Over three quarter of UK CEOs say they believe the move towards remote working will endure, the results of a new survey show as companies continue to look at when to bring staff back to offices.
PwC surveyed 699 bosses online in 67 countries/regions (including 96 bosses in the UK) in the months of June and July.
PWC was examining how business leaders have responded to the pandemic. The results showed 86% of UK bosses see a long-term shift towards remote working enduring, and 68% believe the shift towards lower-density workplaces, with fewer people working together in person, will endure.
PwC stated that conversations with UK chief executives also suggest that a new hybrid model is emerging with work being ‘something people do rather than a place to go to’.
One in four said they are already prioritising digital adoption as well as making their workforces more flexible and smaller.
Simon Hampton, PwC’s UK real assets leader said that latest survey findings suggest that the consequences of home working are starting to fundamentally filter into long term thinking about existing office accommodation models.
Hampton stated: “Prior to the pandemic, we were already noticing a significant shift in the way people choose to consume – physical retail assets versus online, served via logistics warehousing for example – but with lockdown this home delivery trend has swiftly accelerated into food and perishable items with a new, often more elderly, buyer group joining the younger, tech-savvy generation.”
He added: “When you look at these retail shifts in tandem with our UK CEO responses – and in light of the world-wide test case for digital transformation and home working – it would be short-sighted of us to think it won’t result in different looking town centres and suburban areas in future. And this is certain to have larger real asset implications for the built environment with developers and investors needing to navigate this changing landscape.”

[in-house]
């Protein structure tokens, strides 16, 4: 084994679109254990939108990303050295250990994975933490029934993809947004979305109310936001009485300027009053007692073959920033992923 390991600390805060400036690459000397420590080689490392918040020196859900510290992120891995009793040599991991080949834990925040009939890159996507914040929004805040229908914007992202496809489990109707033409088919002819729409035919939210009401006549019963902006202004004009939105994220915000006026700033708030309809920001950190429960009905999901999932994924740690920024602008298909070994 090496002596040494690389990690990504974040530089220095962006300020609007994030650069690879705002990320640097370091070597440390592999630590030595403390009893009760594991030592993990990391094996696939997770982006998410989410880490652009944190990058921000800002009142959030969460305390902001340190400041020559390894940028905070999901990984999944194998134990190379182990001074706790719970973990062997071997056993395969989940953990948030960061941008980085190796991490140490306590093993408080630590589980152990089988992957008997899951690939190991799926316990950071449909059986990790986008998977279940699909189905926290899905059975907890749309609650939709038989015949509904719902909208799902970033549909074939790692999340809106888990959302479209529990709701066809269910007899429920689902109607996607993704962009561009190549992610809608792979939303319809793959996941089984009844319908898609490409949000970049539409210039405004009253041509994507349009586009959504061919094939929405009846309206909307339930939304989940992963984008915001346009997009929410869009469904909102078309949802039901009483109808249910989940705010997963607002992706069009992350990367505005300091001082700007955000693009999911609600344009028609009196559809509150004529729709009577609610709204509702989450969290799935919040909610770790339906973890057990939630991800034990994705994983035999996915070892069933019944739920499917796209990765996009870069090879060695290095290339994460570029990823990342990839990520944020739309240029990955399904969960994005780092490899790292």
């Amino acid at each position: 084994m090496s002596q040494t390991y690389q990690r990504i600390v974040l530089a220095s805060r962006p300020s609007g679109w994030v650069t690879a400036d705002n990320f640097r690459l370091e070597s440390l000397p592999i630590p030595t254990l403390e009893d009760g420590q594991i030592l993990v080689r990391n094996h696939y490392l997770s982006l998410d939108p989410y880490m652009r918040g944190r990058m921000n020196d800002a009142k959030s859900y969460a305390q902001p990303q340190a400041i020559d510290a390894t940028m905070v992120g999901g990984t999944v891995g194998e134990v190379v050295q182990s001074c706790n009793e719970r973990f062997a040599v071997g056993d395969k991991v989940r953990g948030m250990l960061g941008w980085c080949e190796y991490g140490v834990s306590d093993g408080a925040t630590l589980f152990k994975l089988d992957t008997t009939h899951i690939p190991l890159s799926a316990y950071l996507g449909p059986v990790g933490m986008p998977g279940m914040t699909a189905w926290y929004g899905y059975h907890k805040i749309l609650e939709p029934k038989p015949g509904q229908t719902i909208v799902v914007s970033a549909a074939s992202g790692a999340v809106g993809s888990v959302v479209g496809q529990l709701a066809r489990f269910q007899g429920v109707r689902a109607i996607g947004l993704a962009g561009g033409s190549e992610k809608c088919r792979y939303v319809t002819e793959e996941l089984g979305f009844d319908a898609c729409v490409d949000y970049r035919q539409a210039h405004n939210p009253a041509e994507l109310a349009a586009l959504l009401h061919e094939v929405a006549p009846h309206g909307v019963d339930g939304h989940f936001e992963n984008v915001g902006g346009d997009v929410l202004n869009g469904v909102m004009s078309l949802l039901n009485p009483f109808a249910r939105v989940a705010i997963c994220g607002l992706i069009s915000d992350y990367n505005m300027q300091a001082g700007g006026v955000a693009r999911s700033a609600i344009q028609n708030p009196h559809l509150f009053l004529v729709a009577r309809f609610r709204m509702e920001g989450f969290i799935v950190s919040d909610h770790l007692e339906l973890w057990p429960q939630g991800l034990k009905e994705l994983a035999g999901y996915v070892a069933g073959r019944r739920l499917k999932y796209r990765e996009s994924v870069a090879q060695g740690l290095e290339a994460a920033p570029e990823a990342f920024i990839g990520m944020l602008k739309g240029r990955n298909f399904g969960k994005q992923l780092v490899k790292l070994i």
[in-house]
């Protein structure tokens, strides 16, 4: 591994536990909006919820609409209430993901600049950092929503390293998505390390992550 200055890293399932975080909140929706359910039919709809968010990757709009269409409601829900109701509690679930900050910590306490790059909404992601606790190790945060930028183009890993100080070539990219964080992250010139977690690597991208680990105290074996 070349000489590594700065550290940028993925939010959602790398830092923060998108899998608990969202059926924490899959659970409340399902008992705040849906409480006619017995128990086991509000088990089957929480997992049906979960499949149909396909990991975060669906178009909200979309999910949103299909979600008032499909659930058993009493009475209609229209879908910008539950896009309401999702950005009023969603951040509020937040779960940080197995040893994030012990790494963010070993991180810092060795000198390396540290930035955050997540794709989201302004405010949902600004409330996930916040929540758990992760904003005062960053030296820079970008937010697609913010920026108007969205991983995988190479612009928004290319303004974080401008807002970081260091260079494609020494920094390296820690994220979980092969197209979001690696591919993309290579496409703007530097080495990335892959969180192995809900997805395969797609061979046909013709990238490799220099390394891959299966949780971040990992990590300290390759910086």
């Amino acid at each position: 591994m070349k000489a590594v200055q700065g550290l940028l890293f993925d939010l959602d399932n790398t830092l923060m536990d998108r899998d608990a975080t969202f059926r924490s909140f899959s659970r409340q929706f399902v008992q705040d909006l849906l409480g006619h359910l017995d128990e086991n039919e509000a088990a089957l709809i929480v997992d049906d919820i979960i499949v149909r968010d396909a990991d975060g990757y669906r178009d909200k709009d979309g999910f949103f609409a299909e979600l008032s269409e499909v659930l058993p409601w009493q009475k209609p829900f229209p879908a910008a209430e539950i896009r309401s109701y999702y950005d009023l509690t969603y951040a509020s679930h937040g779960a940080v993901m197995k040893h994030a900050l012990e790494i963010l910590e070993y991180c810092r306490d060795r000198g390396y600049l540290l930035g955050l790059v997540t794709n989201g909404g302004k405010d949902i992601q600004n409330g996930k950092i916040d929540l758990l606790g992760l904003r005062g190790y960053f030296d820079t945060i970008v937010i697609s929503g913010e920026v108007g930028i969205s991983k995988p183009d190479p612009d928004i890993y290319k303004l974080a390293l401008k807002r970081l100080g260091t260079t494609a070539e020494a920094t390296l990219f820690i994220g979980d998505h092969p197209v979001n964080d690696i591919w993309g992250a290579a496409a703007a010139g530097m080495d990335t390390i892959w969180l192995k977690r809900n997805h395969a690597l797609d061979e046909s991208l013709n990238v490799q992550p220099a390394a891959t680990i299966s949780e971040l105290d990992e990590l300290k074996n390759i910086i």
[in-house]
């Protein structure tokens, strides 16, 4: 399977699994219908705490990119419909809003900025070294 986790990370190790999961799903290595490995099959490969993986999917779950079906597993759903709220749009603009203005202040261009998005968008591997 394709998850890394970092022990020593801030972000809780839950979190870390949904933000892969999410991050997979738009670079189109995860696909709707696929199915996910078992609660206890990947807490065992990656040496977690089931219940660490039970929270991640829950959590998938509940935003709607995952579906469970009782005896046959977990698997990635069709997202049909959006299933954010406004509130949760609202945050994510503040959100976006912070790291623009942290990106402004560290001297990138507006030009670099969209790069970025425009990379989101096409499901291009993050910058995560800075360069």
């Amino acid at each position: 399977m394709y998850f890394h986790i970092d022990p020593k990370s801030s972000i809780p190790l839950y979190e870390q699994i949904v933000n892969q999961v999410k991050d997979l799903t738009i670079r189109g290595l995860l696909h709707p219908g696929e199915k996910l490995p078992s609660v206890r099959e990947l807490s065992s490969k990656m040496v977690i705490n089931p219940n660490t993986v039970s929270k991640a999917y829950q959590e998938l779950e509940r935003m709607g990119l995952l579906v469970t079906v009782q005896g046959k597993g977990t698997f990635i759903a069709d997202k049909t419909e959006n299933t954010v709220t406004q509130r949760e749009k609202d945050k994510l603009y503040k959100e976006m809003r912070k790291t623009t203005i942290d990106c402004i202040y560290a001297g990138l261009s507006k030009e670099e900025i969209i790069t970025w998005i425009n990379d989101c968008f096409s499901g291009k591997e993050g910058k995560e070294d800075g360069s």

forced through long-overdue digital transformation initiatives. The findings of this survey indicate that CEOs and business leaders recognise that increased remote working will endure, even after the pandemic has officially ended, making it vital for companies to modernise and improve their IT operations to adapt to this new digital environment.
“For many employees, the benefits of reducing commuting costs, cheaper accommodation in the suburbs and spending more time with the family are now top priorities. Employers must therefore increase their IT capabilities to recruit and retain top talent as well as introducing new collaboration tools to ensure dispersed team members are working in tandem. Key to this is ensuring the right applications are in place to manage HR issues, payroll and project management, so that the business can operate effectively whilst increasing productivity.
He continued, “Data security is also vital, especially when employees are working outside of office network. IT teams must ensure they have tools in place to manage the access privileges and remote devices like laptops and office phones for security or any critical patch updates.”
Jonathan Young, CIO, FDM Group said, “These findings are another reminder of seismic shift towards digital working, triggered by the pandemic that will change the way businesses operate for the long term. Adapting to this trend will require companies to invest more heavily in digital training, so that new and existing recruits are equipped with the latest skills such as cloud-based collaboration, analytics and coding to increase company productivity despite the economic disruption.
“Key to this effort must be recognising that technical skills sit at the very core of future business models, whatever sector the company operates in. Essential to this effort must be recruiting staff from a range of diverse backgrounds, so that companies have a workforce reflective of wider society, which is critical for driving innovation in fast-changing world.”